Skip to main content

The Role of Rates in Ratings

November 8, 2012

Mary Tiger is the Chief Operating Officer of the Environmental Finance Center. Christine Boyle was a Post-Doctorate Fellow of the Environmental Finance Center. Thanks also to the direction and analysis provided by Jeff Hughes and Dayne Batten. Rising costs, declining … Continued

Complicated Answers to Simple Questions: Wetland Permit Fees

October 30, 2012

Glenn Barnes is a senior project director at the Environmental Finance Center at the University of North Carolina.  Glenn is the project manager of the Sustainable Finance for Wetland Programs project funded by the U.S. Environmental Protection Agency. In the … Continued

Rates Flood: Rising Water Bills

October 23, 2012

Guest author Peiffer Brandt is the Chief Operating Officer at Raftelis Financial Consultants. An 82% rate increase.  That’s what the Milford (MA) Water Company has proposed to cover the costs of a new $25 million treatment facility. Rates in Milford … Continued

Three States, Three Different Statutory Frameworks for PACE Programs

October 4, 2012

Matt Harris is the Marketing and Outreach Coordinator for the Environmental Finance Center. Adam Parker and Jeff Hughes wrote the paper referenced below, which is available on the Environmental Finance Center website at: http://efc.unc.edu/publications.html#PACE While watching the presidential debate last … Continued

Hidden Residential Irrigation in NC

September 18, 2012

Mary Tiger is the Chief Operating Officer for the Environmental Finance Center at UNC. Over the past four years, the Environmental Finance Center (EFC) conducted in-depth analysis of residential customers of some of North Carolina’s largest water utilities, represented by … Continued

Service Line Protection: Homeowners and Utilities Can Benefit

September 11, 2012

Guest author Catherine Noyes is an Associate Consultant at Raftelis Financial Consultants.

Since October, 2010, the Houston-Galveston area has suffered from one of the worst droughts on record. According to the Area Council’s Clean Rivers Program, by the end of 2011, the City of Houston had repaired 17,756 water line breaks, up from 10,821 in 2010. Given that July, 2012 was the hottest month in 117 years of records, it’s not surprising that water service utilities around the country are struggling to keep up with the drought damage impacting buried infrastructure. This damage includes anything from soil shifting as it dries out, to tree roots working their way into pipes in search of moisture.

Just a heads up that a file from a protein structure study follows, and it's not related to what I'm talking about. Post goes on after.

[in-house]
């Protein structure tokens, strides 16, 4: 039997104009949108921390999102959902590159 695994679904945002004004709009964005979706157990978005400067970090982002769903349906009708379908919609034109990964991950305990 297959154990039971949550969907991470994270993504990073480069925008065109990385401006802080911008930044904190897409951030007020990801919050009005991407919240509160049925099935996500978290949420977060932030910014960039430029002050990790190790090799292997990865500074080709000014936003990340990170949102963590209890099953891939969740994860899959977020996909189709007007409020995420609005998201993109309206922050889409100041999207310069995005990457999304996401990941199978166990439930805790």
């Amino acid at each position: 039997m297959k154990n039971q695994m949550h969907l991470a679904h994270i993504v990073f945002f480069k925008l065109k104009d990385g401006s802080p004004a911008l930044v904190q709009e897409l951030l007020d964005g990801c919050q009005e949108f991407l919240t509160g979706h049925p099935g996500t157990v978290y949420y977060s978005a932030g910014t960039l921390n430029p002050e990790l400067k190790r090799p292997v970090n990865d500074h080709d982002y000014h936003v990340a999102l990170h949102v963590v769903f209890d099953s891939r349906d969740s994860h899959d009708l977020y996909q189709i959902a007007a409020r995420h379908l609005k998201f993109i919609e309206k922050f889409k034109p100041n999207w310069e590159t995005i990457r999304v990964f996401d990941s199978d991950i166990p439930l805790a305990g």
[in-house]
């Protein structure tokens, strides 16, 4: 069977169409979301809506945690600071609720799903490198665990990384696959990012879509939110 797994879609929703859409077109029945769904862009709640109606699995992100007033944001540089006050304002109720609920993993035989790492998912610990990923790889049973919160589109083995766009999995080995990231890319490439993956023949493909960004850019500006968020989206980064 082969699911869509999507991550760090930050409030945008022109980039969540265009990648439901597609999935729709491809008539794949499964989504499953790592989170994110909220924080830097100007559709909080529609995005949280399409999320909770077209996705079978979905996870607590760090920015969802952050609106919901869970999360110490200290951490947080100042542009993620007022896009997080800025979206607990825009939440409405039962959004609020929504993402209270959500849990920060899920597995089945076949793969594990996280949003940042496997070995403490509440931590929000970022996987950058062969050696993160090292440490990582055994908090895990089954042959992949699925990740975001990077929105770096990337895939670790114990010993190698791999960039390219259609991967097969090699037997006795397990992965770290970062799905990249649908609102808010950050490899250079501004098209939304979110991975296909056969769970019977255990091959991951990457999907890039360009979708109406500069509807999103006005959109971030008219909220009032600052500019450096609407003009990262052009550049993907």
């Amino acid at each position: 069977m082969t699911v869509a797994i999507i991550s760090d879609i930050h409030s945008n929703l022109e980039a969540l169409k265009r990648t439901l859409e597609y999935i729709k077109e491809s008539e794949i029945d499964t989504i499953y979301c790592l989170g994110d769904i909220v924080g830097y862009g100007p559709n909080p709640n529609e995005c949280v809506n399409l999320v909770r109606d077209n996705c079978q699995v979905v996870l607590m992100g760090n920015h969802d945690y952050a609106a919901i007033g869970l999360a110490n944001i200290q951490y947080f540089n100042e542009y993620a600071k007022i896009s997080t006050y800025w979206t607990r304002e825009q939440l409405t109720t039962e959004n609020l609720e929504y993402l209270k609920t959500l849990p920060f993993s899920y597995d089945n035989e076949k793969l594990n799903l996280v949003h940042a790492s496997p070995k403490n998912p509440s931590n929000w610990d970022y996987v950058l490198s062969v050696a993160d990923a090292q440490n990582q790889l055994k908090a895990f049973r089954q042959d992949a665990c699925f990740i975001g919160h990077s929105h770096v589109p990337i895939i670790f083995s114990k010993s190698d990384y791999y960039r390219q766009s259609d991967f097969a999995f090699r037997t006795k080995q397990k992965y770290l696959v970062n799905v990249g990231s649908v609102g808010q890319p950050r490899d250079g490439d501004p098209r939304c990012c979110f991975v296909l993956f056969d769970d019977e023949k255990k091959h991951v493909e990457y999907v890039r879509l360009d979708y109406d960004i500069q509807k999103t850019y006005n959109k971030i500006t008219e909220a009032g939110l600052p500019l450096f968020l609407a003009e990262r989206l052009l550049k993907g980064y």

Depending on where these breaks occur, homeowners may be responsible for shouldering the financial burden of repair or replacement – often at a cost of thousands of dollars. Many homeowners may not know that they are responsible for both the water line that runs from their home to the city’s water meter, and for the sewer line that runs from their home to the city’s sewer main. Through line protection programs, homeowners have a chance to mitigate the significant financial cost that can accompany standard emergency line replacement or repair, which homeowner’s insurance may not cover.

Who pays, and who benefits?

September 4, 2012

Glenn Barnes is a senior project director at the Environmental Finance Center at the University of North Carolina. Glenn is the project manager of the Sustainable Finance for Wetland Programs project funded by the U.S. Environmental Protection Agency. When working … Continued

Smart Meters, Smart Rates

August 30, 2012

Now in pursuit of his PhD at the University of Maryland, Casey Wichman wrote the report referenced below as an Environmental Economics Analyst with the Environmental Finance Center. Water utilities in the Southeast are increasingly considering the adoption of “smart” … Continued